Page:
Free Software In Action: Please donate to Inveneo's work in Haiti
Paw Prints: Writings of the maddog
Four or five years ago I learned of Inveneo, a company that was trying to bring low-cost and low-power usage computers to the developing world. They were some of the first to use Asterisk to set up a PBX for a village and (of course) the recognized the benefits of other Free Software in what they did. They also recognized the issues of reducing power consumption in computers so you reduce the number (and cost) of solar panels.
I met the three co-founders, Kristian Peterson, Bob Marsh and Mark Summer at many different FOSS events, and I am proud to say that I once helped them get booth space for free at a Linuxworld event in San Francisco when they showed up and there was "no space left". "Of course you can find space for these people, their task is important" I said the the show management. I felt just like Obi-wan Kenobi using a "Jedi mind trick" on the storm troopers when the show management immediately turned to the floor personnel and said "make room for Inveneo".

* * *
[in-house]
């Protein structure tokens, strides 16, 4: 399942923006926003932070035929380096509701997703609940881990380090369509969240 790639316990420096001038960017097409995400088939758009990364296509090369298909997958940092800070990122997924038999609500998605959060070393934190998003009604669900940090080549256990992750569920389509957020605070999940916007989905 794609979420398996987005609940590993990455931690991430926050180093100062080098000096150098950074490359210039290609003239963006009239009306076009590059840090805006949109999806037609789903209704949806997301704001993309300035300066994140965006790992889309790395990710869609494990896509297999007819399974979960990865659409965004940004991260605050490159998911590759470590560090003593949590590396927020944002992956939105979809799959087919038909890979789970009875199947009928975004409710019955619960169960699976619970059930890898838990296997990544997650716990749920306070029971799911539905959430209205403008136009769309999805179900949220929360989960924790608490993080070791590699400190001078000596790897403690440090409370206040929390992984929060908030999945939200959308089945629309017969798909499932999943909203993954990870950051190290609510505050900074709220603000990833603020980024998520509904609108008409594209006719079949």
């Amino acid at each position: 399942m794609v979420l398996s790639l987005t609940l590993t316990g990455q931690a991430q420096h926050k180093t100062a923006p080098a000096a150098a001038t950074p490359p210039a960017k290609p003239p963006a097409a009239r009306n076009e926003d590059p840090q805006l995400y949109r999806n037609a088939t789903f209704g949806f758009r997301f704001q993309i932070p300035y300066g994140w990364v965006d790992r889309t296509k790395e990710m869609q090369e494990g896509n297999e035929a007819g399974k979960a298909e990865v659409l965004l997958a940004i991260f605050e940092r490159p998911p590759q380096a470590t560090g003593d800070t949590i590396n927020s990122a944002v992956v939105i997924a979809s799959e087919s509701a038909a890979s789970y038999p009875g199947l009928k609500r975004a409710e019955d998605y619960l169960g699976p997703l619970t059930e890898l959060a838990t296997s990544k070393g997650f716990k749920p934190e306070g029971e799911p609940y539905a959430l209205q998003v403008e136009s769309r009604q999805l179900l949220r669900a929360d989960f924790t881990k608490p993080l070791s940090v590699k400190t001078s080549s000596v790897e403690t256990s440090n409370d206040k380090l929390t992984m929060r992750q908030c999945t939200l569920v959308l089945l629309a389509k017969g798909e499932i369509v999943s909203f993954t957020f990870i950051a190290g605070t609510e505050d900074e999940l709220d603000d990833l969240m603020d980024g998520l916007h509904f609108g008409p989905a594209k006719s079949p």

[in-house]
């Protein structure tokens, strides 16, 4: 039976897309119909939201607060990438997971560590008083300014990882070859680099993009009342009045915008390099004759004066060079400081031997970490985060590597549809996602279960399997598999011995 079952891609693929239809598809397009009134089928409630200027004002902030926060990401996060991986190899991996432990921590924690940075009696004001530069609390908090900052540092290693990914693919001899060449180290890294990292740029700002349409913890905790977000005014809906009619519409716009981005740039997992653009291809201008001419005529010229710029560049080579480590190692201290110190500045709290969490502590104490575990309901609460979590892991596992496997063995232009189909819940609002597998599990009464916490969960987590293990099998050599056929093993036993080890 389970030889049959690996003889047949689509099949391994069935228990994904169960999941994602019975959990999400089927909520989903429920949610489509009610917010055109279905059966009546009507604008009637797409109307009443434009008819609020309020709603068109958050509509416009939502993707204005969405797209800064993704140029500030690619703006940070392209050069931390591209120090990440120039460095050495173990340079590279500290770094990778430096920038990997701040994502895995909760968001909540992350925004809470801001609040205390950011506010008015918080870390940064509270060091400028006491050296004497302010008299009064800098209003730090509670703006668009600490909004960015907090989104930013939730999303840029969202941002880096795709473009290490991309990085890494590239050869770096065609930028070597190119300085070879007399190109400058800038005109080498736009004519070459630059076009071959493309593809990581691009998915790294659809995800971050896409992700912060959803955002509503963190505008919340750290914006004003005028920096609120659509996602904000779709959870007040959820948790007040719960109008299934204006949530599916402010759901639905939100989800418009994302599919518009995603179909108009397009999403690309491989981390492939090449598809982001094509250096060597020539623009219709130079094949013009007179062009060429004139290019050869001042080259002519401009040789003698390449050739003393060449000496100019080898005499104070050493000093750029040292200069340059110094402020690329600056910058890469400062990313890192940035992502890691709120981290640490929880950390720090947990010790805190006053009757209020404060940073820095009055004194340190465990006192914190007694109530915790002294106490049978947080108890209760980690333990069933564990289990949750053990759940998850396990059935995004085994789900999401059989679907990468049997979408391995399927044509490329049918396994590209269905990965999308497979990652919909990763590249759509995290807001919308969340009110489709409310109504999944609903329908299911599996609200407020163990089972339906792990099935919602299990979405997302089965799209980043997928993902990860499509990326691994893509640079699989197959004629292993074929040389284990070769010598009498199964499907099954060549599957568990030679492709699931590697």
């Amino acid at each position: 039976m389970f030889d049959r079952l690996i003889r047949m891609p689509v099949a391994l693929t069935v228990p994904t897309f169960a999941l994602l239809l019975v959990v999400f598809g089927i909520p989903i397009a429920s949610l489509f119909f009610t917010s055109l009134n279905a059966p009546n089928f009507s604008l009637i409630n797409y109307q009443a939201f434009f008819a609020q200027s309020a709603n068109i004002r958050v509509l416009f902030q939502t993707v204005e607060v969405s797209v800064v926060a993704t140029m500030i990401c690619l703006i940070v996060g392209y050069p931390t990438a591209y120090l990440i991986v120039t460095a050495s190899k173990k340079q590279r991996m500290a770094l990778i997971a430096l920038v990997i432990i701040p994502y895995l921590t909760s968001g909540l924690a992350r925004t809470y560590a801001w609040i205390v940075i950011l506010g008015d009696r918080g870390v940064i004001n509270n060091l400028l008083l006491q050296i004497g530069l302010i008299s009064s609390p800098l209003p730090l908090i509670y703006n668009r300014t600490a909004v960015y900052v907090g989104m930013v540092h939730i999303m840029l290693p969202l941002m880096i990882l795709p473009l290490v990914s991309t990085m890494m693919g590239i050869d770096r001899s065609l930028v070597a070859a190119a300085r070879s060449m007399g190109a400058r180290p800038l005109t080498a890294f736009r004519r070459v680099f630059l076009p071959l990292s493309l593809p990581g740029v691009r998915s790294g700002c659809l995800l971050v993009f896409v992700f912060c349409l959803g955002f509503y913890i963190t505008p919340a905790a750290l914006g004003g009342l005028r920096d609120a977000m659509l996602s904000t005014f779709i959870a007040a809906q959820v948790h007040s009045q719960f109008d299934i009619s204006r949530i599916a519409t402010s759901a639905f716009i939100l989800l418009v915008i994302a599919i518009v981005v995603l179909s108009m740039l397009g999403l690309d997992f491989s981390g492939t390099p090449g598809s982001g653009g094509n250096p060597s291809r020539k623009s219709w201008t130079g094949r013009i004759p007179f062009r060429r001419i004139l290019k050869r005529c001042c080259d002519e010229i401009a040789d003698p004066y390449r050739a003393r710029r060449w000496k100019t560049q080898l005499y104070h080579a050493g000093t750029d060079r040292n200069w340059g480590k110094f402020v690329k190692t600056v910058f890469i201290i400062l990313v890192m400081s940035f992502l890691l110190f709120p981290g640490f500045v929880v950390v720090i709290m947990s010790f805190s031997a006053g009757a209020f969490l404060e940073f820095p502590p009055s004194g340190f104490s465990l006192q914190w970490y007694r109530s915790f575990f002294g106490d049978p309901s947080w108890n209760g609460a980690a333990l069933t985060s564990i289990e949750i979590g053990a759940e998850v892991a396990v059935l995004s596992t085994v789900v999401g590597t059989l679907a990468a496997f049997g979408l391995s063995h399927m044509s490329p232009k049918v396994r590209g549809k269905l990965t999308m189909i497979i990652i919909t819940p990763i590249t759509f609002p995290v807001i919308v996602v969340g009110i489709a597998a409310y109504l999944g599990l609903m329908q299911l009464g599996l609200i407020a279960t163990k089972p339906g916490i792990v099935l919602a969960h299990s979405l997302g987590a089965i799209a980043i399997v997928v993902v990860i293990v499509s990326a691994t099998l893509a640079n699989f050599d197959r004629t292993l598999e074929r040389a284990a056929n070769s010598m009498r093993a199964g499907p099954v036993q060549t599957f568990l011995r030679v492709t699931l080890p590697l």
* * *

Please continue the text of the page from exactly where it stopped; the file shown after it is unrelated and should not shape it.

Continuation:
I often use Inveneo as an example of what FOSS software can do, sometimes using pictures of their equipment in my talks. Of course, being pragmatists, they also use Microsoft from time to time, but for the most part they believe in and use Free Software.
Now my friends at Inveneo are helping in another part of the world by helping to re-establish communications in Haiti. I received email from them today talking about what they have already done and asking for donations so they can continue to deploy badly needed equipment.
Please read this email and consider donating, even if it is just a small amount.
Helping Out in HaitiWe had the opportunity to help Inveneo out with their work in Haiti:
It's cool how open source plays a part, huh?
News site for the openSUSE community falls victim to a Wordpress exploit.
The source code is available online.
One out of three virtual machines on Microsoft Azure Cloud run Linux.
The form factor of the board makes it a drop-in replacement for Raspberry Pi.
Makes it easier for customers to move workloads into container-centric applications.
SUSE’s answer to container-centric operating systems.
Linux 4.9 is the biggest release in terms of number of commits.
The latest version of the official RHEL clone is here.
New release targets Linux professionals.
The Fedora project adds Wayland and Gnome 3.22